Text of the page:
There is a more widened explanation the matter in question:
Share (n) = a particular separate part or portion into which the capital of a company is divided, thus, e.g. a company may have a capital of &1 million divided into two million shares of 50 p each. Each share gives the person who possesses it, called a member or shareholder, a part of the ownership of the company, which means that he has the right to receive a share in the profits and to share in its management. In the USA although the capital of a stock corporation, the equivalent of a company, is divided into shares, they are called stock and their holders are called stockholders.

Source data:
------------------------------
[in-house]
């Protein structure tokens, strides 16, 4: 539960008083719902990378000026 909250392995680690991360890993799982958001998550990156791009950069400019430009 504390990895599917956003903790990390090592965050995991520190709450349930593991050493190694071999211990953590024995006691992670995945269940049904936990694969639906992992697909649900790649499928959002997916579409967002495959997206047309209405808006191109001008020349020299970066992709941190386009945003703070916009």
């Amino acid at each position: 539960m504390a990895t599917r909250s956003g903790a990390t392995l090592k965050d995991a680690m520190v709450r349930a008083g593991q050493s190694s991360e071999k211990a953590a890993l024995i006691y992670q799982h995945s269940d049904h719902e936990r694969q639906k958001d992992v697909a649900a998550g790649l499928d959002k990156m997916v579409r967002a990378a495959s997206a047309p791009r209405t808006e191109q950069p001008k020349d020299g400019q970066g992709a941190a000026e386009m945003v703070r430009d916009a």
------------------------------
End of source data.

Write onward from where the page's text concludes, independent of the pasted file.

Stock (n) = a store of good for sale
We have a large stock of menís clothes.
The company has too much money tied up in stock.
Stock = a portion of the capital of a company that has converted its fully-pai shares into units, usually of &100 nominal value.
Capital stock = the capital of a company that has been subscribed by its members.
In Britain, the capital of a company that ha converted its shares into units, usually of &100 nominal value. The capital of a company must always first be issued in the form of shares, each of which has a nominal or face value that cannot be divided into smaller units.